Stop Slavery Award To Engage Global Companies
Wednesday, 6th April 2016 at 8:30 pm
The Thomson Reuters Foundation, the philanthropic arm of the global news and information provider, has launched a high-profile award aimed at engaging the world’s biggest companies in the fight against forced labour.
The Stop Slavery Award is the first global accolade to recognise businesses that have excelled in efforts to try to eradicate forced labour from their supply chains.
The award will spearhead a campaign to demonstrate that businesses can play a critical role in eradicating forced labour and guiding consumer decisions.
“The ultimate goal of the initiative is to galvanise more companies to investigate, improve and eradicate unfair and illegal labour practices in their supply chains,” Thomson Reuters Foundation CEO and founder of the prize Monique Villa said.
“This is a business friendly initiative. The Stop Slavery Award is about rewarding the courage of those businesses that have gone above and beyond to ensure their revenue is not tainted by modern-day slavery.
“ At a time when shareholders are increasingly vigilant over the socio-economic footprint of many corporations, the Award is an important contribution to ensure that the fight against slavery is perceived both as a human rights priority, and a business imperative.”
Companies wishing to apply for the award need to complete a questionnaire developed in partnership with global law firm Baker & McKenzie and other experts in the field.
The questionnaire highlights best practice in corporate commitment and reporting, performance measurement, business partner engagement, risk assessment and investigation and remediation.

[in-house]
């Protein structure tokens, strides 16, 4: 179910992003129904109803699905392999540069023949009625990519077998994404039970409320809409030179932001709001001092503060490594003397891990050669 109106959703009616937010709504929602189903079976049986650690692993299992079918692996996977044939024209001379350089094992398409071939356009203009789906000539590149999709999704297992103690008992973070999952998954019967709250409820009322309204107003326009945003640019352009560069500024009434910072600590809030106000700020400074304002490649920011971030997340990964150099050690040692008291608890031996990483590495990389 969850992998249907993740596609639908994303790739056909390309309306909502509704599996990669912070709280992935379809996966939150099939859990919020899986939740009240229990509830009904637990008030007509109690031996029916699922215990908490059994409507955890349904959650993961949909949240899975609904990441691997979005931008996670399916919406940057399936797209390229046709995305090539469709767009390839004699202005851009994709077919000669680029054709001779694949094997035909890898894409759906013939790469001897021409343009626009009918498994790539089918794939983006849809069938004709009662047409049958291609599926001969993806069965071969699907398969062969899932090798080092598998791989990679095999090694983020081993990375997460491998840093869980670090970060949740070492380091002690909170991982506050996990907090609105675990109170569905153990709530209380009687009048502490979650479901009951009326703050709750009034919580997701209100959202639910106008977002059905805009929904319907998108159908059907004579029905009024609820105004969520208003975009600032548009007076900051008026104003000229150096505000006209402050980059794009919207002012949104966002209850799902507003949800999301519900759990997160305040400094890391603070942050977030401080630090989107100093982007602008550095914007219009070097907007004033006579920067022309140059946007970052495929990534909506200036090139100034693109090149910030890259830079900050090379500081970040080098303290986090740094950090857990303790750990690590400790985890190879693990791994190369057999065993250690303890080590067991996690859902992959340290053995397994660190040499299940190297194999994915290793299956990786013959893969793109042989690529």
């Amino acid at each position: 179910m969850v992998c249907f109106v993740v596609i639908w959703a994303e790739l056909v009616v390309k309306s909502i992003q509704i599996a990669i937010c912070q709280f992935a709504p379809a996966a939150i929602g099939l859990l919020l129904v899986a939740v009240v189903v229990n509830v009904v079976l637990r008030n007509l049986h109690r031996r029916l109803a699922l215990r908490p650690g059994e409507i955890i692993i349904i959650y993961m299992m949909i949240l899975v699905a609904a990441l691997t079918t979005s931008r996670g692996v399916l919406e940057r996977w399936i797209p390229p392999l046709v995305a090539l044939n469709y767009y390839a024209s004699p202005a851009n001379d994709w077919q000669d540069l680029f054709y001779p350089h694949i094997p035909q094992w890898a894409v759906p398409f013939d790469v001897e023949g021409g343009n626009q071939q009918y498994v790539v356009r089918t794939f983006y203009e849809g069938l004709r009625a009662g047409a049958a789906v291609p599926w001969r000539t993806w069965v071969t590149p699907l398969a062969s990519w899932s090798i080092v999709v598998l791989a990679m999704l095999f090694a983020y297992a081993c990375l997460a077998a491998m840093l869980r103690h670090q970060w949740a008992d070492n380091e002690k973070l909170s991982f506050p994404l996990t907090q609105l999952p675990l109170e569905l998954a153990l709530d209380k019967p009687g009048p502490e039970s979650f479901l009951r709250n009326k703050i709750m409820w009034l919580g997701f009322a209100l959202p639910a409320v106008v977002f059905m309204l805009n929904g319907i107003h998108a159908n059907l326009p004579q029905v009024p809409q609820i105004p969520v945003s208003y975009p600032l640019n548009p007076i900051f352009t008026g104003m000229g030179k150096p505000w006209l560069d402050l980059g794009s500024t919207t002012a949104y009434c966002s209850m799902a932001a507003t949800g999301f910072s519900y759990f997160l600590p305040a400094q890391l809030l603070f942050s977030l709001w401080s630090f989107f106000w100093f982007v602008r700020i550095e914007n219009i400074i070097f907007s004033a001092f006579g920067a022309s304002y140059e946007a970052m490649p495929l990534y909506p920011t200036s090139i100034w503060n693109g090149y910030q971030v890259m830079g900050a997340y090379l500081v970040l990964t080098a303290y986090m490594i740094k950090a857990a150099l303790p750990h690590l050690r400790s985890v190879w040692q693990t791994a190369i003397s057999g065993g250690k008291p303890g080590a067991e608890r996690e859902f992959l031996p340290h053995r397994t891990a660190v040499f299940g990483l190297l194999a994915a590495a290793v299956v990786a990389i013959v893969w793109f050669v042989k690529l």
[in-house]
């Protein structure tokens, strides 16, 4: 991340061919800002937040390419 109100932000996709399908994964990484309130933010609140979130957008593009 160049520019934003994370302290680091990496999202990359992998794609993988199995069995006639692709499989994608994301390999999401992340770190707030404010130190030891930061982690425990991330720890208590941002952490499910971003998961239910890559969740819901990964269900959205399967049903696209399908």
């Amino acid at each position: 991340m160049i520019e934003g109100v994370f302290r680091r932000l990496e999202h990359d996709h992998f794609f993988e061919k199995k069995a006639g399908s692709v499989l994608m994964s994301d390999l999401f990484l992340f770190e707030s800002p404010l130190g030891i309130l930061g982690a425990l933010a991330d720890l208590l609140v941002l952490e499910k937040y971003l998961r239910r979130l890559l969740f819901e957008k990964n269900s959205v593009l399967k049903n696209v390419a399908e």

The foundation said the standards were intended to ensure that anti-slavery policies and procedures were embedded throughout the behaviour, operations and supply chains of the companies applying for the Award.
Winners of the Stop Slavery Award will be selected by a judging board composed of Nobel Peace Prize Kailash Satyarthi, global human rights and business expert John Ruggie, Manhattan District Attorney Cyrus R. Vance Jr, Britain’s Independent Anti-Slavery Commissioner Kevin Hyland, Edelman President and CEO Richard Edelman, and international criminal prosecutor Patricia Sellers.
The inaugural Stop Slavery Award will be presented on November 30 this year during the Thomson Reuters Foundation’s annual women’s rights and anti-trafficking conference Trust Women.
Winning companies will receive the right to use the Stop Slavery logo for one year, helping raise cross-sector awareness on forced labour.
The United Nation’s International Labour Organization estimates forced labour generates $150 billion in illegal profits every a year – three times the annual profit of Apple, the world’s most profitable company.
International anti-slavery NGO Walk Free estimates that some 36 million people are trapped in modern slavery around the world, the highest number in history. Industries at high risk include garment manufacturing, mining, fishing, hospitality and construction.